Out-Law Analysis | 27 Apr 2021 | 8:52 am | 4 min. read
A lack of access to funding can be a major inhibitor of innovation in life sciences and so, as World IP Day on 26 April brings a focus on the role of IP rights in enabling SMEs to become stronger and more competitive businesses, the promise of a new funding map and specialist new funding agency will be welcomed by SMEs in the UK’s life sciences sector.
Each body has its own remit and different application process and funding criteria to fulfil, and each scheme is relevant to different stages of the product lifecycle
Developing innovative new products in healthcare and getting them to market requires substantial investment. In the case of new medicines, it can take years – often more than a decade – for research projects to progress from an initial idea through preliminary laboratory and pre-clinical studies and the various stages of clinical trials to the point where the product has obtained regulatory approval and, in some instances, negotiated complex pricing reimbursement arrangements and made available to patients.
Biotech companies, like medtechs in the case of advances in medical technology, are increasingly at the forefront of innovation in medicines, but often are relatively small companies that require external investment to help them fund their research.
While biotechs are increasingly attracting interest from the investment community, public funds remain a vital component in helping SMEs in the sector to overcome funding challenges, progress their R&D and grow. Indeed, the results of research commissioned by Pinsent Masons and carried out last year underlined this – 83% of the industry experts interviewed for our study gave their backing to more funding for the UK's Biomedical Catalyst and for additional entrepreneurs' relief as a means to "best encourage investment in innovation more broadly".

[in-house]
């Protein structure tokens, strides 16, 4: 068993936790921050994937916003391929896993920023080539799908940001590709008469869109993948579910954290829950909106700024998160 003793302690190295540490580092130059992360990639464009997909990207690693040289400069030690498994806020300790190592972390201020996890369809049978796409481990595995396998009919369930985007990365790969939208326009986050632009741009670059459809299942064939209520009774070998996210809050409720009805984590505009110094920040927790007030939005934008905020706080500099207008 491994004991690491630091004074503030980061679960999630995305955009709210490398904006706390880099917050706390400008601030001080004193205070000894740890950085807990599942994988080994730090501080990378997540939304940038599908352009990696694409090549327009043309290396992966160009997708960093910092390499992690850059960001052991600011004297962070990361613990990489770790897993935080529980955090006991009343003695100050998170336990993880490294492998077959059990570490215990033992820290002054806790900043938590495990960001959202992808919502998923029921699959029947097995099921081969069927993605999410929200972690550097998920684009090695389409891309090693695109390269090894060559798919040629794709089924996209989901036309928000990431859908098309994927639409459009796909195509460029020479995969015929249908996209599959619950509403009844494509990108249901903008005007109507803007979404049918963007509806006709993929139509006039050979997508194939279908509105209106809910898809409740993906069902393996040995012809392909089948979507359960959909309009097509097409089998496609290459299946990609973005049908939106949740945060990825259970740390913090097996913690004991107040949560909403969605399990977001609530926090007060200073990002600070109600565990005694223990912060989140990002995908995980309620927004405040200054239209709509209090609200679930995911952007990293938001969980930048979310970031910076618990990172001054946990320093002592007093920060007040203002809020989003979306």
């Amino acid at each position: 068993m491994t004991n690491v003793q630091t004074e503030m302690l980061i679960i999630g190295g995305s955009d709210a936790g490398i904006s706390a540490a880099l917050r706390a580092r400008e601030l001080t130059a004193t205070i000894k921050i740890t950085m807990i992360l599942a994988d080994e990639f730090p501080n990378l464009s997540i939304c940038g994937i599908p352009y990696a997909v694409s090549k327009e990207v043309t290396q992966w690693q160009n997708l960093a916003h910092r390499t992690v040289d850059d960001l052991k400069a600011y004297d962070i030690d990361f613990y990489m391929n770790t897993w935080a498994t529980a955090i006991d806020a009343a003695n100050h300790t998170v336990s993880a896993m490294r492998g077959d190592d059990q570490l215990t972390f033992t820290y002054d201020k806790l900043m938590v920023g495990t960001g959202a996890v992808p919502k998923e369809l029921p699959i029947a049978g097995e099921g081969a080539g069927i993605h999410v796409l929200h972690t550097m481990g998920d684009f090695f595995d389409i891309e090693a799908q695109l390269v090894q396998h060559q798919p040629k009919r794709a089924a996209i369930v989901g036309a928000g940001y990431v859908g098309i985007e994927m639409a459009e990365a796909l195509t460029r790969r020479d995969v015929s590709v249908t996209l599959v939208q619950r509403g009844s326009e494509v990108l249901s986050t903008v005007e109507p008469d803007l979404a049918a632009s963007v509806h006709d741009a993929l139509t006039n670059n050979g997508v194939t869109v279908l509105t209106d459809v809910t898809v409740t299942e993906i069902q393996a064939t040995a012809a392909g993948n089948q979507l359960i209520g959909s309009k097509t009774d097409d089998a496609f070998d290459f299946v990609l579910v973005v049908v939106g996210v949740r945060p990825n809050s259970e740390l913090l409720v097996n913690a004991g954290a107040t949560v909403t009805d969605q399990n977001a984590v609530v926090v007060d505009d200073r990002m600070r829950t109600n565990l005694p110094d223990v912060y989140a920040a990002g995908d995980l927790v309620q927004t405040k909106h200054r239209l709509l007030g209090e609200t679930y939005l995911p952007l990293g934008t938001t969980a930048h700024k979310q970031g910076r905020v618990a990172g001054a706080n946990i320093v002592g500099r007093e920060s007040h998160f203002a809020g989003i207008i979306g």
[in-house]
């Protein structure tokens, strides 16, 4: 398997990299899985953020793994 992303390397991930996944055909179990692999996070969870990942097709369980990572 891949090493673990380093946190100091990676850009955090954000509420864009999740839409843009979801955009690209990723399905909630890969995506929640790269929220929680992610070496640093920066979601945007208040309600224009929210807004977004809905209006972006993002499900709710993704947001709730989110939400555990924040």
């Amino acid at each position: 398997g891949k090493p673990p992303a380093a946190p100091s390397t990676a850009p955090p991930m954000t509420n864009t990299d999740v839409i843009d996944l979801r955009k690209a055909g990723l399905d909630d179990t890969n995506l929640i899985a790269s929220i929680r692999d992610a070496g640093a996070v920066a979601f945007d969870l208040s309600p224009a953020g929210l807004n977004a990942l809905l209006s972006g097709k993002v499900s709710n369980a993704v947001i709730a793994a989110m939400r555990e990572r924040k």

The Biomedical Catalyst was established by the UK government in 2011 as an initiative to help scientists win finance to develop their research. The programme was developed in order to address the difficulties some early stage biotech and medtech companies have in obtaining enough finance to develop their research and development programmes to a stage where they can attract meaningful private investment and/or license those research programmes to a larger organisation that can progress them.
The Biomedical Catalyst is run by Innovate UK and the Medical Research Council (MRC), with additional funding from Scottish Enterprise. Funding is available via a competitive application process that rewards SMEs that are developing new processes or technologies that can solve particular health challenges, such as the treatment of chronic or unmet conditions.
The Biomedical Catalyst is, however, just one part of broader web of potential funding streams that SME biotech and medtech companies in the UK can access. The funding programmes are overseen by a variety of different bodies. For example, beyond Innovate UK and the MRC, other funding distributors include the Biotechnology and Biological Sciences Research Council (BBSRC), the National Institute of Health Research (NIHR) and the National Centre for the Replacement, Refinement & Reduction of Animals in Research (NC3R), as well as the devolved administrations in Scotland, Wales and Northern Ireland.
Each body has its own remit and different application process and funding criteria to fulfil, and each scheme is relevant to different stages of the product lifecycle, from helping businesses develop concepts through to providing seed financing and taking finalised products to market – whether Innovate UK’s ‘Smart’ grants programme supporting “the best game-changing and commercially viable innovative or disruptive ideas” or the NIHR’s funding for health technology assessments in cases where there is already some evidence the technology has some utility.